What is critical to the development of these new providers is the way they are responding to the fact that we now have easy access to so much more information about our journeys. Users can easily calculate the distance, cost and time of their journey using their smart phones. That has altered customer expectations and demands and this shift in behaviour needs to be addressed in the public transport sector if it is to compete.
That is difficult because traditionally, public transport authorities have been slow to respond to change. In particular, they have found it hard to provide the right regulatory approaches that enable new services to be provided while ensuring they are safe. There are real challenges here and the authorities will need to put the right infrastructure and management in place to guarantee the traveling public are as safe in an Uber as a black cab and that our city centres are not flooded by excess hire bikes, as seen in Beijing recently.
Rethinking the passenger experience
A major challenge for rail operators is modal-integration. Most train stations have a taxi rank and a bus stop, but the integration stops there. The emergence of Mobility as a Service (MaaS), where different modes of transport are combined together as a pre-paid bundle of services has the potential to drive integration via third party applications, disruptive modes and public transport services.
Development of this innovative new model should be considered a critical task for transport authorities and operators. MaaS can provide huge benefits: travel will become more affordable, accessible, less polluting, this list goes on. The principle is simple, and much akin to how many people pay for their mobile phone service; each user can pre-pay for a package of services (that could include for example, a number of bus rides, a set number of hours of bike hire, car-sharing journeys, or even a number of taxi rides). An app then allows the user to make use of these services throughout the month – all with the confidence that they will not exceed their monthly transport budget.
From the Department of Transport to the operators in our towns, cities, and regions, there is a real need to put in place the commercial and regulatory arrangements that will drive these new approaches to public transport. As the only truly national transport network, rail should be at the leading edge of this work.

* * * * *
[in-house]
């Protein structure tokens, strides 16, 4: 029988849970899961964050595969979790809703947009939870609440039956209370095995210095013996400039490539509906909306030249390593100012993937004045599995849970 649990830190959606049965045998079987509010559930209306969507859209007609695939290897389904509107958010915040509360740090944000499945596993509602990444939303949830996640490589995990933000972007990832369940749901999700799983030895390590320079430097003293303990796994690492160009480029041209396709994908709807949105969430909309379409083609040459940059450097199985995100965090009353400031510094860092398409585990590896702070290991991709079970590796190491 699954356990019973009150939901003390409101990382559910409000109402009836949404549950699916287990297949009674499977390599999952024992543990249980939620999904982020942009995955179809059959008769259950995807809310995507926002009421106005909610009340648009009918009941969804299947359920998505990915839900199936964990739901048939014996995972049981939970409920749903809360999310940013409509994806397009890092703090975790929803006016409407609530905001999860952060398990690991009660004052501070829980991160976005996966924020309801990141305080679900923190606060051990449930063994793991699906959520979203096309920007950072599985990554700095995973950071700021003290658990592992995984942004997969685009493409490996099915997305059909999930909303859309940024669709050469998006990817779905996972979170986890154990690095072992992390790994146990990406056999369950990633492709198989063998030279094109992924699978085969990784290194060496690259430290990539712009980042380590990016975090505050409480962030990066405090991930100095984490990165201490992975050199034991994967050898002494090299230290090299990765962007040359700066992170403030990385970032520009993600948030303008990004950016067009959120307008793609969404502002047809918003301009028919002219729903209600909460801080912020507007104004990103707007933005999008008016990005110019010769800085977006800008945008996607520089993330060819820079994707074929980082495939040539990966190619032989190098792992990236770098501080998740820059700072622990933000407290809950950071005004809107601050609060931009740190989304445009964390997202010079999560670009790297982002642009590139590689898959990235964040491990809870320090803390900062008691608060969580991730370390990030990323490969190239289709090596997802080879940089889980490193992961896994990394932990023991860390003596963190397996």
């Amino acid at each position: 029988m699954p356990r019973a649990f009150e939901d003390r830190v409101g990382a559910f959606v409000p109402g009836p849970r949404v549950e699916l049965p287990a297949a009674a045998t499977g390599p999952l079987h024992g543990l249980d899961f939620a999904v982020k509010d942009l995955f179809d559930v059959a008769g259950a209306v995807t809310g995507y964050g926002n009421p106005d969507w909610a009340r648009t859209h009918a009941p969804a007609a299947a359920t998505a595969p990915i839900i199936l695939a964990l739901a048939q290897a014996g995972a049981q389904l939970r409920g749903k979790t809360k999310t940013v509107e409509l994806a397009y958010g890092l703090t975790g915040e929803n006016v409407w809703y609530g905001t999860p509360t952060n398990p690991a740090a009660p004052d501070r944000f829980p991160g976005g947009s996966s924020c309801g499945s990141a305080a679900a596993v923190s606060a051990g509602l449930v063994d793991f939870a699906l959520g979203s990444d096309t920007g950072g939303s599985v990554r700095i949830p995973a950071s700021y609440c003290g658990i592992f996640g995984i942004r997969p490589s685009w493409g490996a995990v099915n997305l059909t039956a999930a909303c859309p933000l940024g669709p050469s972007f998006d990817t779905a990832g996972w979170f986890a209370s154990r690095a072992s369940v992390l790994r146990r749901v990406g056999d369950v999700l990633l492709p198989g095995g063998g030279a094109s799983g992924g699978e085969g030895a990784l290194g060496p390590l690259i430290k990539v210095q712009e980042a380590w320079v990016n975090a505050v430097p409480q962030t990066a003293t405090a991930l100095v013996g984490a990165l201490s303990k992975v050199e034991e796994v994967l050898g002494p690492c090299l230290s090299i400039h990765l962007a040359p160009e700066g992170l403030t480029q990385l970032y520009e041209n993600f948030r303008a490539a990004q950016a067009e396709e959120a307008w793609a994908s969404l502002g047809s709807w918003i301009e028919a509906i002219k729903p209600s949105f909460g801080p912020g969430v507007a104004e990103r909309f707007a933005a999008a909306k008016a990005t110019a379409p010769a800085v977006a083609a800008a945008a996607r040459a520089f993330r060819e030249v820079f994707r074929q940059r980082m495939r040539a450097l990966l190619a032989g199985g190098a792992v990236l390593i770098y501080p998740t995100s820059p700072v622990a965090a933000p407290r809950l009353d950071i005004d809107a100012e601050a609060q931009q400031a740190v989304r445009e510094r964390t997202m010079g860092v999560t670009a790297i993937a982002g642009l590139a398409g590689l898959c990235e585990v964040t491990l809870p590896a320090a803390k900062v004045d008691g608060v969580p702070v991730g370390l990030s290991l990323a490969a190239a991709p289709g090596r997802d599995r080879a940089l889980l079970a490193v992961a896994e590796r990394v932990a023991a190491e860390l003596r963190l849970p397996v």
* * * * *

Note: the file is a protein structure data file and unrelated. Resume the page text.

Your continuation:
There is significant potential for revenue growth by supporting better integration. One way to do this is by making payments easier and the experience of the Oyster payment system in London shows that it can lead to increases in usage.
Closing the information gap
The challenge now is to support innovation and new ideas but ensure that the industry does not adopt a fragmented or even contradictory approach which creates confusion and damages customer experience.
This means that integrated journeys will only be possible if there is collaboration between policy makers and local transport authorities. There needs to be a clear flow of information between them and there is a clear lesson form the development of Oyster cards in London which was only possible because the city has a single, controlling authority across all transport modes.
MaaS can revolutionise the transport sector but only if it is seamless. The first and last mile are key, where travellers need to make a choice about what mode of transport to use to take them to their final destination. If that journey involves rail there is a real opportunity for train operators to provide passengers with attractive options that provide an easy way for them to complete their journey. What is needed is a willingness to invest in and adopt the new disruptive approaches that are being seen across other modes of transport.
Mike Wallace is a transport and ticketing expert at PA Consulting Group